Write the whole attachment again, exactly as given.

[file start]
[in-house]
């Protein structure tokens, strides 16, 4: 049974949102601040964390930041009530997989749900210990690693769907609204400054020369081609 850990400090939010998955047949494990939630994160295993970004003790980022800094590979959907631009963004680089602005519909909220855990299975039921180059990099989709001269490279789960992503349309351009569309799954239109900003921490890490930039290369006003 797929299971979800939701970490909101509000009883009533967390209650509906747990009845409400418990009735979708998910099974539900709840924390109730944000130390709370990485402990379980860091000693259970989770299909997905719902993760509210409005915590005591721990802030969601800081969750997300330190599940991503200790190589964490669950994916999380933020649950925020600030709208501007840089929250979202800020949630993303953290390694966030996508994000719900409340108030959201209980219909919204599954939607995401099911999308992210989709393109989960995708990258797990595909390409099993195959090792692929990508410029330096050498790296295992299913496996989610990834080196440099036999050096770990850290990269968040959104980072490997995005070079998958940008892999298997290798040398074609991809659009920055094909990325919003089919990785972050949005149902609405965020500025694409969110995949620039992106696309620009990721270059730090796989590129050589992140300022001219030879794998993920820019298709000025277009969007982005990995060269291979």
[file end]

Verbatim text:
[in-house]
């Protein structure tokens, strides 16, 4: 049974949102601040964390930041009530997989749900210990690693769907609204400054020369081609 850990400090939010998955047949494990939630994160295993970004003790980022800094590979959907631009963004680089602005519909909220855990299975039921180059990099989709001269490279789960992503349309351009569309799954239109900003921490890490930039290369006003 797929299971979800939701970490909101509000009883009533967390209650509906747990009845409400418990009735979708998910099974539900709840924390109730944000130390709370990485402990379980860091000693259970989770299909997905719902993760509210409005915590005591721990802030969601800081969750997300330190599940991503200790190589964490669950994916999380933020649950925020600030709208501007840089929250979202800020949630993303953290390694966030996508994000719900409340108030959201209980219909919204599954939607995401099911999308992210989709393109989960995708990258797990595909390409099993195959090792692929990508410029330096050498790296295992299913496996989610990834080196440099036999050096770990850290990269968040959104980072490997995005070079998958940008892999298997290798040398074609991809659009920055094909990325919003089919990785972050949005149902609405965020500025694409969110995949620039992106696309620009990721270059730090796989590129050589992140300022001219030879794998993920820019298709000025277009969007982005990995060269291979």